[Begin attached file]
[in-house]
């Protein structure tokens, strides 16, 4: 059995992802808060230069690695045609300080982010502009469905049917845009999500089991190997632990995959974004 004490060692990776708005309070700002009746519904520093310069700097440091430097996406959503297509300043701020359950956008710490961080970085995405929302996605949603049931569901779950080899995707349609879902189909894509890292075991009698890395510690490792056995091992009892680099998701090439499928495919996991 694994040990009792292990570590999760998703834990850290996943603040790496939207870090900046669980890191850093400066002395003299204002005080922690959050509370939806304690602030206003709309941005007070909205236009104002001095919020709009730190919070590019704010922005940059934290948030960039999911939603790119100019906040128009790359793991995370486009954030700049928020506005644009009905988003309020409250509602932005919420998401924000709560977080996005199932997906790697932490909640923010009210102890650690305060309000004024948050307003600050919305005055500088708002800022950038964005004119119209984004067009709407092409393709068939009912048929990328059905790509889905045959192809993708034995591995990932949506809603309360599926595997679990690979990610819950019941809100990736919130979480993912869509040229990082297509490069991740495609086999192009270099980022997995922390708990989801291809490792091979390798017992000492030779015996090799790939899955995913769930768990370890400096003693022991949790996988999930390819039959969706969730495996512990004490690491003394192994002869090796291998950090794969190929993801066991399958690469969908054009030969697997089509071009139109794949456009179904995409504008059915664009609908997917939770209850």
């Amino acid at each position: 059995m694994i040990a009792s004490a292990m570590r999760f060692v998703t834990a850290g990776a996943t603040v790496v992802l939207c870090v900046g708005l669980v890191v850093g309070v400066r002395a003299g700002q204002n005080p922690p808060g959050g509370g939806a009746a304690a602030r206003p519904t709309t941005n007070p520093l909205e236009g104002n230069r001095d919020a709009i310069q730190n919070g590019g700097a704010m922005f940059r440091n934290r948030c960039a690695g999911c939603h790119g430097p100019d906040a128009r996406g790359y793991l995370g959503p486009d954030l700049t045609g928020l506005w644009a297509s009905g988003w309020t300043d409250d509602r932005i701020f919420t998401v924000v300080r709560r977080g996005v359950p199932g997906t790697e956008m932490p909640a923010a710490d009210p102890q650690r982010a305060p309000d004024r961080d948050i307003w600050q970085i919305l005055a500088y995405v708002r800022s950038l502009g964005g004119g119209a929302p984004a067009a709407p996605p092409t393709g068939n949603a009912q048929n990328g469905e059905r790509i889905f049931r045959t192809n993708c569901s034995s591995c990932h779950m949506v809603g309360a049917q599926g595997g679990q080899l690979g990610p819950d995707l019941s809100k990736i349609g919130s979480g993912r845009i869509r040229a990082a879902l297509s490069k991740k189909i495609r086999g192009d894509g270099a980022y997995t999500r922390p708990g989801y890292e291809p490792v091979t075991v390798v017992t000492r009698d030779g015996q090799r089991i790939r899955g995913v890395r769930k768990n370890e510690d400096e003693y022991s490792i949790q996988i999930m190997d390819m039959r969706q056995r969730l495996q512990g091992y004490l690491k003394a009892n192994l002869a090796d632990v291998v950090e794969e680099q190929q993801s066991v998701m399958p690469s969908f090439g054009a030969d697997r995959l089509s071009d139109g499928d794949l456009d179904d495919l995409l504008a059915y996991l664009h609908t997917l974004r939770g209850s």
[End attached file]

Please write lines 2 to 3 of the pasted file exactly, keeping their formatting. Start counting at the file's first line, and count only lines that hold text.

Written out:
């Protein structure tokens, strides 16, 4: 059995992802808060230069690695045609300080982010502009469905049917845009999500089991190997632990995959974004 004490060692990776708005309070700002009746519904520093310069700097440091430097996406959503297509300043701020359950956008710490961080970085995405929302996605949603049931569901779950080899995707349609879902189909894509890292075991009698890395510690490792056995091992009892680099998701090439499928495919996991 694994040990009792292990570590999760998703834990850290996943603040790496939207870090900046669980890191850093400066002395003299204002005080922690959050509370939806304690602030206003709309941005007070909205236009104002001095919020709009730190919070590019704010922005940059934290948030960039999911939603790119100019906040128009790359793991995370486009954030700049928020506005644009009905988003309020409250509602932005919420998401924000709560977080996005199932997906790697932490909640923010009210102890650690305060309000004024948050307003600050919305005055500088708002800022950038964005004119119209984004067009709407092409393709068939009912048929990328059905790509889905045959192809993708034995591995990932949506809603309360599926595997679990690979990610819950019941809100990736919130979480993912869509040229990082297509490069991740495609086999192009270099980022997995922390708990989801291809490792091979390798017992000492030779015996090799790939899955995913769930768990370890400096003693022991949790996988999930390819039959969706969730495996512990004490690491003394192994002869090796291998950090794969190929993801066991399958690469969908054009030969697997089509071009139109794949456009179904995409504008059915664009609908997917939770209850």
């Amino acid at each position: 059995m694994i040990a009792s004490a292990m570590r999760f060692v998703t834990a850290g990776a996943t603040v790496v992802l939207c870090v900046g708005l669980v890191v850093g309070v400066r002395a003299g700002q204002n005080p922690p808060g959050g509370g939806a009746a304690a602030r206003p519904t709309t941005n007070p520093l909205e236009g104002n230069r001095d919020a709009i310069q730190n919070g590019g700097a704010m922005f940059r440091n934290r948030c960039a690695g999911c939603h790119g430097p100019d906040a128009r996406g790359y793991l995370g959503p486009d954030l700049t045609g928020l506005w644009a297509s009905g988003w309020t300043d409250d509602r932005i701020f919420t998401v924000v300080r709560r977080g996005v359950p199932g997906t790697e956008m932490p909640a923010a710490d009210p102890q650690r982010a305060p309000d004024r961080d948050i307003w600050q970085i919305l005055a500088y995405v708002r800022s950038l502009g964005g004119g119209a929302p984004a067009a709407p996605p092409t393709g068939n949603a009912q048929n990328g469905e059905r790509i889905f049931r045959t192809n993708c569901s034995s591995c990932h779950m949506v809603g309360a049917q599926g595997g679990q080899l690979g990610p819950d995707l019941s809100k990736i349609g919130s979480g993912r845009i869509r040229a990082a879902l297509s490069k991740k189909i495609r086999g192009d894509g270099a980022y997995t999500r922390p708990g989801y890292e291809p490792v091979t075991v390798v017992t000492r009698d030779g015996q090799r089991i790939r899955g995913v890395r769930k768990n370890e510690d400096e003693y022991s490792i949790q996988i999930m190997d390819m039959r969706q056995r969730l495996q512990g091992y004490l690491k003394a009892n192994l002869a090796d632990v291998v950090e794969e680099q190929q993801s066991v998701m399958p690469s969908f090439g054009a030969d697997r995959l089509s071009d139109g499928d794949l456009d179904d495919l995409l504008a059915y996991l664009h609908t997917l974004r939770g209850s």